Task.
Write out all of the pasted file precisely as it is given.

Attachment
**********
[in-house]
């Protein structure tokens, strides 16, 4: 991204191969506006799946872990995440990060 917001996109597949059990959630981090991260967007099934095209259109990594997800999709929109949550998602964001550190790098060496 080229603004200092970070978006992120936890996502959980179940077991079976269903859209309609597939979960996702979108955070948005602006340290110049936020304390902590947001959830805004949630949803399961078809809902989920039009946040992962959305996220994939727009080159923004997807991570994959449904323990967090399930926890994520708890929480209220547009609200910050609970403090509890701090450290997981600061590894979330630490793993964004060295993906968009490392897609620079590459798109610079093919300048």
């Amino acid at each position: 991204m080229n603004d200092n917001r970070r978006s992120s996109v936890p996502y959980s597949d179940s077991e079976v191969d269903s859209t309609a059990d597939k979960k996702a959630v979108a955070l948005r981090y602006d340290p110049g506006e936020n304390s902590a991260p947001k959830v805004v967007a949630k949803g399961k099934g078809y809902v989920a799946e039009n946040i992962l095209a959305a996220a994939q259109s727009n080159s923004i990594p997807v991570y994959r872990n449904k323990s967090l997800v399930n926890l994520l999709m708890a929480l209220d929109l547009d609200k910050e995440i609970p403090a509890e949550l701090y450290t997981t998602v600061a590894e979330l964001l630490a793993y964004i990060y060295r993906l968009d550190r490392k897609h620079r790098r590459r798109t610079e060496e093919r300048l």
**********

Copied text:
[in-house]
């Protein structure tokens, strides 16, 4: 991204191969506006799946872990995440990060 917001996109597949059990959630981090991260967007099934095209259109990594997800999709929109949550998602964001550190790098060496 080229603004200092970070978006992120936890996502959980179940077991079976269903859209309609597939979960996702979108955070948005602006340290110049936020304390902590947001959830805004949630949803399961078809809902989920039009946040992962959305996220994939727009080159923004997807991570994959449904323990967090399930926890994520708890929480209220547009609200910050609970403090509890701090450290997981600061590894979330630490793993964004060295993906968009490392897609620079590459798109610079093919300048």
């Amino acid at each position: 991204m080229n603004d200092n917001r970070r978006s992120s996109v936890p996502y959980s597949d179940s077991e079976v191969d269903s859209t309609a059990d597939k979960k996702a959630v979108a955070l948005r981090y602006d340290p110049g506006e936020n304390s902590a991260p947001k959830v805004v967007a949630k949803g399961k099934g078809y809902v989920a799946e039009n946040i992962l095209a959305a996220a994939q259109s727009n080159s923004i990594p997807v991570y994959r872990n449904k323990s967090l997800v399930n926890l994520l999709m708890a929480l209220d929109l547009d609200k910050e995440i609970p403090a509890e949550l701090y450290t997981t998602v600061a590894e979330l964001l630490a793993y964004i990060y060295r993906l968009d550190r490392k897609h620079r790098r590459r798109t610079e060496e093919r300048l």